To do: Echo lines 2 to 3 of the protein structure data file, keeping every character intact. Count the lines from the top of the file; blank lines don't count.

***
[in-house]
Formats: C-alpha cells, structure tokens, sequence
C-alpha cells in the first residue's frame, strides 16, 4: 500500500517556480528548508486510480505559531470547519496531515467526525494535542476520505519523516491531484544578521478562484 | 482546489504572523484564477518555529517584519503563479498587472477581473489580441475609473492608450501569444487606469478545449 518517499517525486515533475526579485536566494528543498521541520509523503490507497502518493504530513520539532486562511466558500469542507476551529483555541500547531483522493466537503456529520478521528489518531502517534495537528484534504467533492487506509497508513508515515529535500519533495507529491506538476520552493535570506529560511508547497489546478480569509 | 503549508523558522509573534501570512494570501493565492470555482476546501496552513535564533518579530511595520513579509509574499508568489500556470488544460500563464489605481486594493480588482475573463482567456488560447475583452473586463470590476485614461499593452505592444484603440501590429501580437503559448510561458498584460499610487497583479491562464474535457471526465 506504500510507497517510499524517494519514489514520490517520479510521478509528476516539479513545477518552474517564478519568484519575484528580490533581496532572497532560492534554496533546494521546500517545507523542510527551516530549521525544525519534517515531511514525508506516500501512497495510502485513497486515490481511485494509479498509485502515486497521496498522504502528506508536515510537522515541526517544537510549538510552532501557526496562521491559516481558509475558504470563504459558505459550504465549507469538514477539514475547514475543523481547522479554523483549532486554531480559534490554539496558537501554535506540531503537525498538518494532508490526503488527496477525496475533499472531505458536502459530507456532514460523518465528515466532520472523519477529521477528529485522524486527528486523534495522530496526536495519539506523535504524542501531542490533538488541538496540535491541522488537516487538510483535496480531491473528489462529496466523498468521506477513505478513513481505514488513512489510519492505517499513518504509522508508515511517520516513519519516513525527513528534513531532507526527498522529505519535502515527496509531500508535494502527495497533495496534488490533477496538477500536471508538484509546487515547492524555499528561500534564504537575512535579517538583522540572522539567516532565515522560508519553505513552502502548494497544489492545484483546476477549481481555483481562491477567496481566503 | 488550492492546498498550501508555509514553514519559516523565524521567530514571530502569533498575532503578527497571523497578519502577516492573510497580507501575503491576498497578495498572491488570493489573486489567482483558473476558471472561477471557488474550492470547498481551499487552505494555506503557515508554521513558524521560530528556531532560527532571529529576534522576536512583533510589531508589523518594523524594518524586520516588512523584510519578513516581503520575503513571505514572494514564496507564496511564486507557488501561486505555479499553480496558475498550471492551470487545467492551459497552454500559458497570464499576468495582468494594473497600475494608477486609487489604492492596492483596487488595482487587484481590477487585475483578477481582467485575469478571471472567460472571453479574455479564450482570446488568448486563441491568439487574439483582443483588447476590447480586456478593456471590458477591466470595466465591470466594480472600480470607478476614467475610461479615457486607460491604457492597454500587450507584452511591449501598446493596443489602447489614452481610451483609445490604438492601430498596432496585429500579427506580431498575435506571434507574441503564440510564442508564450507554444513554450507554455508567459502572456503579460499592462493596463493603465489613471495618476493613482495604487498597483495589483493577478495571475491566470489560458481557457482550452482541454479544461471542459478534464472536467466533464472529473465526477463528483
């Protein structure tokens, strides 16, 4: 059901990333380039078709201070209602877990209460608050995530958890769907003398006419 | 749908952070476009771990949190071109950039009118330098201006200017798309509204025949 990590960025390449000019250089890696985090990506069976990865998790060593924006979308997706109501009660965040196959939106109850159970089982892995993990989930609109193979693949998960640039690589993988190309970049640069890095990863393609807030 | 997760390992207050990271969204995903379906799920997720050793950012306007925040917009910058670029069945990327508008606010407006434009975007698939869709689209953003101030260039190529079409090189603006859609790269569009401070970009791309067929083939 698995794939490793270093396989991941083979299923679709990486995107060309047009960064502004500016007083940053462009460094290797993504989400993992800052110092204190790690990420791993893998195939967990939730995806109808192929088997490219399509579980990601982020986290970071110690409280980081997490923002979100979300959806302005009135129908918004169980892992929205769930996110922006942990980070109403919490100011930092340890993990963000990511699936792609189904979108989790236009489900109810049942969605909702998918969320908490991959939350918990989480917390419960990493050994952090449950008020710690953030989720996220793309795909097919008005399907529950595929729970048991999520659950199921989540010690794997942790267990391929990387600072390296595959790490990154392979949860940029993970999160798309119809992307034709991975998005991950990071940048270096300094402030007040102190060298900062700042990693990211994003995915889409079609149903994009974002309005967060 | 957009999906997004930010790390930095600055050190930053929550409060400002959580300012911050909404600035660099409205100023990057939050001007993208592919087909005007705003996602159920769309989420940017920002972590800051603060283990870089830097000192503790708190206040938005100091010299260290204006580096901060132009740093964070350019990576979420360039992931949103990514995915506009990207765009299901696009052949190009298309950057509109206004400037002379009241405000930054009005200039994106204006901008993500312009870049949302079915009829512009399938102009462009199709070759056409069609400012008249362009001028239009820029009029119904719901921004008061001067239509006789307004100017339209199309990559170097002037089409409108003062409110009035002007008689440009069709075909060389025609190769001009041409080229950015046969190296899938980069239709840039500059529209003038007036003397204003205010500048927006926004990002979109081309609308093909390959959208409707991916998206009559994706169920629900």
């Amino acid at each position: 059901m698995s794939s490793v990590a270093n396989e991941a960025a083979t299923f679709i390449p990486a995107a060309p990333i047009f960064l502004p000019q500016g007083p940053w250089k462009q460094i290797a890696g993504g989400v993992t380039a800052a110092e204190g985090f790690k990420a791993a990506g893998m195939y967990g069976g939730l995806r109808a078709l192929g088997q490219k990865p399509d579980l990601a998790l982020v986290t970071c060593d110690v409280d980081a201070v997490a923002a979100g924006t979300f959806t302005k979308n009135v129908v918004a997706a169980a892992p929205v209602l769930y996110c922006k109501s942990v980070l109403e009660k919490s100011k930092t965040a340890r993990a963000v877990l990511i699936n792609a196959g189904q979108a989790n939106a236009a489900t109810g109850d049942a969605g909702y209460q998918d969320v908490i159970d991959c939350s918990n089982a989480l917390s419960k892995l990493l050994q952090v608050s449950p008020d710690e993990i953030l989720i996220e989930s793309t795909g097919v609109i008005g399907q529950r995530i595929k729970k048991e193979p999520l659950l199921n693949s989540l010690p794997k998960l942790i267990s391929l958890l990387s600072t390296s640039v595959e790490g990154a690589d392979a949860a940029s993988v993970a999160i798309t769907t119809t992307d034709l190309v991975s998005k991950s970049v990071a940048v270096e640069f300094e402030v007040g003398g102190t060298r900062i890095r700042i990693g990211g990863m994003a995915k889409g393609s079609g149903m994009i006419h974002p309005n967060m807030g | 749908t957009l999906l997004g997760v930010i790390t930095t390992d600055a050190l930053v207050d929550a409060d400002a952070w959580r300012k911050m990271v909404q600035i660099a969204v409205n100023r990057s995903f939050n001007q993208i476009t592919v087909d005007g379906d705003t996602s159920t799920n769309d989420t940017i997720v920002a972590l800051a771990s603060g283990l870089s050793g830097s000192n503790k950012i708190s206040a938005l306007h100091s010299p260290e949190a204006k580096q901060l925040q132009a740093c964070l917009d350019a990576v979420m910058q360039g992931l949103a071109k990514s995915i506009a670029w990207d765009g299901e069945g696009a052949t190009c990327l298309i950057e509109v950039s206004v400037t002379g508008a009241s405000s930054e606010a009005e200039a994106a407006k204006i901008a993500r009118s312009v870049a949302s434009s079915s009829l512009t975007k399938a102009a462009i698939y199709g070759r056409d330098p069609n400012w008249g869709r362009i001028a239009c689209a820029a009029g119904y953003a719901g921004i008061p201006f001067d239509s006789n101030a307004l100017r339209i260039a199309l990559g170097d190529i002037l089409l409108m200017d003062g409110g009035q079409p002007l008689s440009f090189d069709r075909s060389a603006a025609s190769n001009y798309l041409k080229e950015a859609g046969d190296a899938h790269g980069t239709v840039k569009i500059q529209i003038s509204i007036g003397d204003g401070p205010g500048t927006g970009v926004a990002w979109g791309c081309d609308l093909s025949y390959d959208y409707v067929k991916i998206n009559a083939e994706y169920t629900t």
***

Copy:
Formats: C-alpha cells, structure tokens, sequence
C-alpha cells in the first residue's frame, strides 16, 4: 500500500517556480528548508486510480505559531470547519496531515467526525494535542476520505519523516491531484544578521478562484 | 482546489504572523484564477518555529517584519503563479498587472477581473489580441475609473492608450501569444487606469478545449 518517499517525486515533475526579485536566494528543498521541520509523503490507497502518493504530513520539532486562511466558500469542507476551529483555541500547531483522493466537503456529520478521528489518531502517534495537528484534504467533492487506509497508513508515515529535500519533495507529491506538476520552493535570506529560511508547497489546478480569509 | 503549508523558522509573534501570512494570501493565492470555482476546501496552513535564533518579530511595520513579509509574499508568489500556470488544460500563464489605481486594493480588482475573463482567456488560447475583452473586463470590476485614461499593452505592444484603440501590429501580437503559448510561458498584460499610487497583479491562464474535457471526465 506504500510507497517510499524517494519514489514520490517520479510521478509528476516539479513545477518552474517564478519568484519575484528580490533581496532572497532560492534554496533546494521546500517545507523542510527551516530549521525544525519534517515531511514525508506516500501512497495510502485513497486515490481511485494509479498509485502515486497521496498522504502528506508536515510537522515541526517544537510549538510552532501557526496562521491559516481558509475558504470563504459558505459550504465549507469538514477539514475547514475543523481547522479554523483549532486554531480559534490554539496558537501554535506540531503537525498538518494532508490526503488527496477525496475533499472531505458536502459530507456532514460523518465528515466532520472523519477529521477528529485522524486527528486523534495522530496526536495519539506523535504524542501531542490533538488541538496540535491541522488537516487538510483535496480531491473528489462529496466523498468521506477513505478513513481505514488513512489510519492505517499513518504509522508508515511517520516513519519516513525527513528534513531532507526527498522529505519535502515527496509531500508535494502527495497533495496534488490533477496538477500536471508538484509546487515547492524555499528561500534564504537575512535579517538583522540572522539567516532565515522560508519553505513552502502548494497544489492545484483546476477549481481555483481562491477567496481566503 | 488550492492546498498550501508555509514553514519559516523565524521567530514571530502569533498575532503578527497571523497578519502577516492573510497580507501575503491576498497578495498572491488570493489573486489567482483558473476558471472561477471557488474550492470547498481551499487552505494555506503557515508554521513558524521560530528556531532560527532571529529576534522576536512583533510589531508589523518594523524594518524586520516588512523584510519578513516581503520575503513571505514572494514564496507564496511564486507557488501561486505555479499553480496558475498550471492551470487545467492551459497552454500559458497570464499576468495582468494594473497600475494608477486609487489604492492596492483596487488595482487587484481590477487585475483578477481582467485575469478571471472567460472571453479574455479564450482570446488568448486563441491568439487574439483582443483588447476590447480586456478593456471590458477591466470595466465591470466594480472600480470607478476614467475610461479615457486607460491604457492597454500587450507584452511591449501598446493596443489602447489614452481610451483609445490604438492601430498596432496585429500579427506580431498575435506571434507574441503564440510564442508564450507554444513554450507554455508567459502572456503579460499592462493596463493603465489613471495618476493613482495604487498597483495589483493577478495571475491566470489560458481557457482550452482541454479544461471542459478534464472536467466533464472529473465526477463528483